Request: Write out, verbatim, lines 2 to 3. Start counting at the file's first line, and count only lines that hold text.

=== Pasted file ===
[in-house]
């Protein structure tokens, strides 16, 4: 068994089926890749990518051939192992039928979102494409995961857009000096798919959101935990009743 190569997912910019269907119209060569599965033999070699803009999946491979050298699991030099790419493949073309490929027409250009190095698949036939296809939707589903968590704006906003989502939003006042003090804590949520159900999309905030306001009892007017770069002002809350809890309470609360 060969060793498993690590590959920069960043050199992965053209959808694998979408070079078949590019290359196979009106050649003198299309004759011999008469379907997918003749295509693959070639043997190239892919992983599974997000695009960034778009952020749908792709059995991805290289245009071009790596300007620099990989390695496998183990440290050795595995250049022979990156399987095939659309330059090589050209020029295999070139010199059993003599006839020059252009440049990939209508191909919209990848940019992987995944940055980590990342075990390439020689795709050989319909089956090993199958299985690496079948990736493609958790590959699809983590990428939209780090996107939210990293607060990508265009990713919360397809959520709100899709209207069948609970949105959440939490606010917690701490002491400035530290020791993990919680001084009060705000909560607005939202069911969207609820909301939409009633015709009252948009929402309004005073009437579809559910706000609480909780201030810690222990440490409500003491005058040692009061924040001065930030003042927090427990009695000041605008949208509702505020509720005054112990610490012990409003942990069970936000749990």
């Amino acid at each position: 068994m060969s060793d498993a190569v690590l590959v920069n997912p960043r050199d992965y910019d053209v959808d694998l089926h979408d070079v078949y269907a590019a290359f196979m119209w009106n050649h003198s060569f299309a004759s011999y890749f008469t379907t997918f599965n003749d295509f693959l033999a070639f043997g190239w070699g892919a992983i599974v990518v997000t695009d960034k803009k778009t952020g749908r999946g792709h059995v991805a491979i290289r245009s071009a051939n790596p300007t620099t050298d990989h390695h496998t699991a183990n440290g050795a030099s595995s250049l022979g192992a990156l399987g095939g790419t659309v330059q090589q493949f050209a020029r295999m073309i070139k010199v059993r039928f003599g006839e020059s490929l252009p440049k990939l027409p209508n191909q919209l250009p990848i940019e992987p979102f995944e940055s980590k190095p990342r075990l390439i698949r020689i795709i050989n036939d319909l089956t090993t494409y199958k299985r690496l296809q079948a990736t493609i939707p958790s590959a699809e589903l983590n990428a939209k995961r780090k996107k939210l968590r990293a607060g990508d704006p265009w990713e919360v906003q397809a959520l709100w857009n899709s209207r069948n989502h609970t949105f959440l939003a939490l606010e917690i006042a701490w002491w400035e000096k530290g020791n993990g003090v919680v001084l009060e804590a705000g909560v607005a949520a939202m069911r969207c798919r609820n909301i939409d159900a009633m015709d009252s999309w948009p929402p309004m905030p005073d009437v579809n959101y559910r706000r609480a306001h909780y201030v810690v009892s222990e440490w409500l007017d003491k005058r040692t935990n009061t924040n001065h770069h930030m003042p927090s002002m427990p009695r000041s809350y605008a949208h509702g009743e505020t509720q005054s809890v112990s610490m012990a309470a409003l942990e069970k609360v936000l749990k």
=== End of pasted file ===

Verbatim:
């Protein structure tokens, strides 16, 4: 068994089926890749990518051939192992039928979102494409995961857009000096798919959101935990009743 190569997912910019269907119209060569599965033999070699803009999946491979050298699991030099790419493949073309490929027409250009190095698949036939296809939707589903968590704006906003989502939003006042003090804590949520159900999309905030306001009892007017770069002002809350809890309470609360 060969060793498993690590590959920069960043050199992965053209959808694998979408070079078949590019290359196979009106050649003198299309004759011999008469379907997918003749295509693959070639043997190239892919992983599974997000695009960034778009952020749908792709059995991805290289245009071009790596300007620099990989390695496998183990440290050795595995250049022979990156399987095939659309330059090589050209020029295999070139010199059993003599006839020059252009440049990939209508191909919209990848940019992987995944940055980590990342075990390439020689795709050989319909089956090993199958299985690496079948990736493609958790590959699809983590990428939209780090996107939210990293607060990508265009990713919360397809959520709100899709209207069948609970949105959440939490606010917690701490002491400035530290020791993990919680001084009060705000909560607005939202069911969207609820909301939409009633015709009252948009929402309004005073009437579809559910706000609480909780201030810690222990440490409500003491005058040692009061924040001065930030003042927090427990009695000041605008949208509702505020509720005054112990610490012990409003942990069970936000749990």
């Amino acid at each position: 068994m060969s060793d498993a190569v690590l590959v920069n997912p960043r050199d992965y910019d053209v959808d694998l089926h979408d070079v078949y269907a590019a290359f196979m119209w009106n050649h003198s060569f299309a004759s011999y890749f008469t379907t997918f599965n003749d295509f693959l033999a070639f043997g190239w070699g892919a992983i599974v990518v997000t695009d960034k803009k778009t952020g749908r999946g792709h059995v991805a491979i290289r245009s071009a051939n790596p300007t620099t050298d990989h390695h496998t699991a183990n440290g050795a030099s595995s250049l022979g192992a990156l399987g095939g790419t659309v330059q090589q493949f050209a020029r295999m073309i070139k010199v059993r039928f003599g006839e020059s490929l252009p440049k990939l027409p209508n191909q919209l250009p990848i940019e992987p979102f995944e940055s980590k190095p990342r075990l390439i698949r020689i795709i050989n036939d319909l089956t090993t494409y199958k299985r690496l296809q079948a990736t493609i939707p958790s590959a699809e589903l983590n990428a939209k995961r780090k996107k939210l968590r990293a607060g990508d704006p265009w990713e919360v906003q397809a959520l709100w857009n899709s209207r069948n989502h609970t949105f959440l939003a939490l606010e917690i006042a701490w002491w400035e000096k530290g020791n993990g003090v919680v001084l009060e804590a705000g909560v607005a949520a939202m069911r969207c798919r609820n909301i939409d159900a009633m015709d009252s999309w948009p929402p309004m905030p005073d009437v579809n959101y559910r706000r609480a306001h909780y201030v810690v009892s222990e440490w409500l007017d003491k005058r040692t935990n009061t924040n001065h770069h930030m003042p927090s002002m427990p009695r000041s809350y605008a949208h509702g009743e505020t509720q005054s809890v112990s610490m012990a309470a409003l942990e069970k609360v936000l749990k």